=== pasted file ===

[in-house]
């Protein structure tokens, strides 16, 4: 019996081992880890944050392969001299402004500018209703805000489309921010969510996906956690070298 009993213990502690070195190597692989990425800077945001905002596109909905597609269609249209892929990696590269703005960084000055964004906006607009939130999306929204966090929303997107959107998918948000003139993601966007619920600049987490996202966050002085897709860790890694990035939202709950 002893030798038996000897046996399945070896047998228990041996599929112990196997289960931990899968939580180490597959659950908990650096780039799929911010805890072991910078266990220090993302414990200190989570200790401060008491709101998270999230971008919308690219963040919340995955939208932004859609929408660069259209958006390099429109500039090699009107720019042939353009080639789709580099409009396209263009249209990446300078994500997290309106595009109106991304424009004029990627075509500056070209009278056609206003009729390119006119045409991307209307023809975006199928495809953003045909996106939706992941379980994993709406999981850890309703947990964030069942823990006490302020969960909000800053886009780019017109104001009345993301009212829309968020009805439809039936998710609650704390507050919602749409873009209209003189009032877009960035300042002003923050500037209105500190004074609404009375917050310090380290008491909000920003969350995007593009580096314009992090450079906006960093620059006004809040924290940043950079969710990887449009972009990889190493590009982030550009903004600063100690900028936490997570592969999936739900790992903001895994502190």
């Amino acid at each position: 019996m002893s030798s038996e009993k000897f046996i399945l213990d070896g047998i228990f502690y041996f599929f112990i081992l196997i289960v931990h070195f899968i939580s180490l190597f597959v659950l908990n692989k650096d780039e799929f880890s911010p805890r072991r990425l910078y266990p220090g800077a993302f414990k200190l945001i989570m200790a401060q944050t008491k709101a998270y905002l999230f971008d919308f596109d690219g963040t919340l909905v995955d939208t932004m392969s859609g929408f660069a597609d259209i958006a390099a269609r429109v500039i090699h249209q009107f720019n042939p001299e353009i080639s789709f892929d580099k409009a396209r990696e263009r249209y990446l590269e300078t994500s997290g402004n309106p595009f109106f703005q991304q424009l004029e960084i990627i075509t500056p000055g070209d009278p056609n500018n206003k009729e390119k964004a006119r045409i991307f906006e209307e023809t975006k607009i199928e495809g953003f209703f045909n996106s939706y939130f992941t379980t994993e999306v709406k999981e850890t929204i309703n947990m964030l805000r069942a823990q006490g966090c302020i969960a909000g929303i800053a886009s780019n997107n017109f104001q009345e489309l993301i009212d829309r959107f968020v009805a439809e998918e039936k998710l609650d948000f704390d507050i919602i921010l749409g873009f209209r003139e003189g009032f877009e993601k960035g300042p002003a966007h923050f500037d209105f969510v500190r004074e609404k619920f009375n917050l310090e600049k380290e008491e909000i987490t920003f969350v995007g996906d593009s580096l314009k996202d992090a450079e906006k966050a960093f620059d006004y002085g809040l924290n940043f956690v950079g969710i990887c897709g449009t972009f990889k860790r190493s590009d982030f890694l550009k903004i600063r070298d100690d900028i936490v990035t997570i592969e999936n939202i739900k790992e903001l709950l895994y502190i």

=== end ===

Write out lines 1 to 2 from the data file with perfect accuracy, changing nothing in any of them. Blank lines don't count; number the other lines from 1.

[in-house]
């Protein structure tokens, strides 16, 4: 019996081992880890944050392969001299402004500018209703805000489309921010969510996906956690070298 009993213990502690070195190597692989990425800077945001905002596109909905597609269609249209892929990696590269703005960084000055964004906006607009939130999306929204966090929303997107959107998918948000003139993601966007619920600049987490996202966050002085897709860790890694990035939202709950 002893030798038996000897046996399945070896047998228990041996599929112990196997289960931990899968939580180490597959659950908990650096780039799929911010805890072991910078266990220090993302414990200190989570200790401060008491709101998270999230971008919308690219963040919340995955939208932004859609929408660069259209958006390099429109500039090699009107720019042939353009080639789709580099409009396209263009249209990446300078994500997290309106595009109106991304424009004029990627075509500056070209009278056609206003009729390119006119045409991307209307023809975006199928495809953003045909996106939706992941379980994993709406999981850890309703947990964030069942823990006490302020969960909000800053886009780019017109104001009345993301009212829309968020009805439809039936998710609650704390507050919602749409873009209209003189009032877009960035300042002003923050500037209105500190004074609404009375917050310090380290008491909000920003969350995007593009580096314009992090450079906006960093620059006004809040924290940043950079969710990887449009972009990889190493590009982030550009903004600063100690900028936490997570592969999936739900790992903001895994502190």